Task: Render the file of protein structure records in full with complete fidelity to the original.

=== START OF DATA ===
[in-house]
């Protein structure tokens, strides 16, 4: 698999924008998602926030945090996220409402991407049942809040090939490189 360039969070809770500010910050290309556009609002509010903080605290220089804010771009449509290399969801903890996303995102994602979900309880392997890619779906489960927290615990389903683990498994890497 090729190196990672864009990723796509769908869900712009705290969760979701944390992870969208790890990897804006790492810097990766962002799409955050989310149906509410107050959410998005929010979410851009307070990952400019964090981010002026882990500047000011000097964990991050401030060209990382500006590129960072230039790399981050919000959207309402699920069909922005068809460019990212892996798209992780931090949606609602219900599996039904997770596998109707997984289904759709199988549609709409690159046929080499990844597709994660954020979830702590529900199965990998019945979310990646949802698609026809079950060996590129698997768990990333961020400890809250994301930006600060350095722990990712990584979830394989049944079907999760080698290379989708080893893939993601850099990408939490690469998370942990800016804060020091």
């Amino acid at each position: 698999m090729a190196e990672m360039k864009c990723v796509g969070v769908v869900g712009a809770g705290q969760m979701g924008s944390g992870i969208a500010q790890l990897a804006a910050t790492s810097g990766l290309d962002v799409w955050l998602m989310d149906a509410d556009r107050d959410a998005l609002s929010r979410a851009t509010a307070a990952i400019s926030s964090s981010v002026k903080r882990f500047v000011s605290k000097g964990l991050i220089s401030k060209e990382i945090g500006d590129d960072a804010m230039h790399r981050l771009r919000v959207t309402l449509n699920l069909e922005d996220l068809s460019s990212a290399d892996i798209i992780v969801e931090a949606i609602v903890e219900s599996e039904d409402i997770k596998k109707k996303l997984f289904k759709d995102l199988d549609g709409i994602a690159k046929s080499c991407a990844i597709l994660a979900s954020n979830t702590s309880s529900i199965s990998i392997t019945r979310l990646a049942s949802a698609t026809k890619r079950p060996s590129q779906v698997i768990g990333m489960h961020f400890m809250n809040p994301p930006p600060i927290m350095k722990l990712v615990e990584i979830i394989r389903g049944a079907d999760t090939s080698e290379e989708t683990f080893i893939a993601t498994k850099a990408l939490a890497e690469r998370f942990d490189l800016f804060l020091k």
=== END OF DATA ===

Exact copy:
[in-house]
């Protein structure tokens, strides 16, 4: 698999924008998602926030945090996220409402991407049942809040090939490189 360039969070809770500010910050290309556009609002509010903080605290220089804010771009449509290399969801903890996303995102994602979900309880392997890619779906489960927290615990389903683990498994890497 090729190196990672864009990723796509769908869900712009705290969760979701944390992870969208790890990897804006790492810097990766962002799409955050989310149906509410107050959410998005929010979410851009307070990952400019964090981010002026882990500047000011000097964990991050401030060209990382500006590129960072230039790399981050919000959207309402699920069909922005068809460019990212892996798209992780931090949606609602219900599996039904997770596998109707997984289904759709199988549609709409690159046929080499990844597709994660954020979830702590529900199965990998019945979310990646949802698609026809079950060996590129698997768990990333961020400890809250994301930006600060350095722990990712990584979830394989049944079907999760080698290379989708080893893939993601850099990408939490690469998370942990800016804060020091």
């Amino acid at each position: 698999m090729a190196e990672m360039k864009c990723v796509g969070v769908v869900g712009a809770g705290q969760m979701g924008s944390g992870i969208a500010q790890l990897a804006a910050t790492s810097g990766l290309d962002v799409w955050l998602m989310d149906a509410d556009r107050d959410a998005l609002s929010r979410a851009t509010a307070a990952i400019s926030s964090s981010v002026k903080r882990f500047v000011s605290k000097g964990l991050i220089s401030k060209e990382i945090g500006d590129d960072a804010m230039h790399r981050l771009r919000v959207t309402l449509n699920l069909e922005d996220l068809s460019s990212a290399d892996i798209i992780v969801e931090a949606i609602v903890e219900s599996e039904d409402i997770k596998k109707k996303l997984f289904k759709d995102l199988d549609g709409i994602a690159k046929s080499c991407a990844i597709l994660a979900s954020n979830t702590s309880s529900i199965s990998i392997t019945r979310l990646a049942s949802a698609t026809k890619r079950p060996s590129q779906v698997i768990g990333m489960h961020f400890m809250n809040p994301p930006p600060i927290m350095k722990l990712v615990e990584i979830i394989r389903g049944a079907d999760t090939s080698e290379e989708t683990f080893i893939a993601t498994k850099a990408l939490a890497e690469r998370f942990d490189l800016f804060l020091k």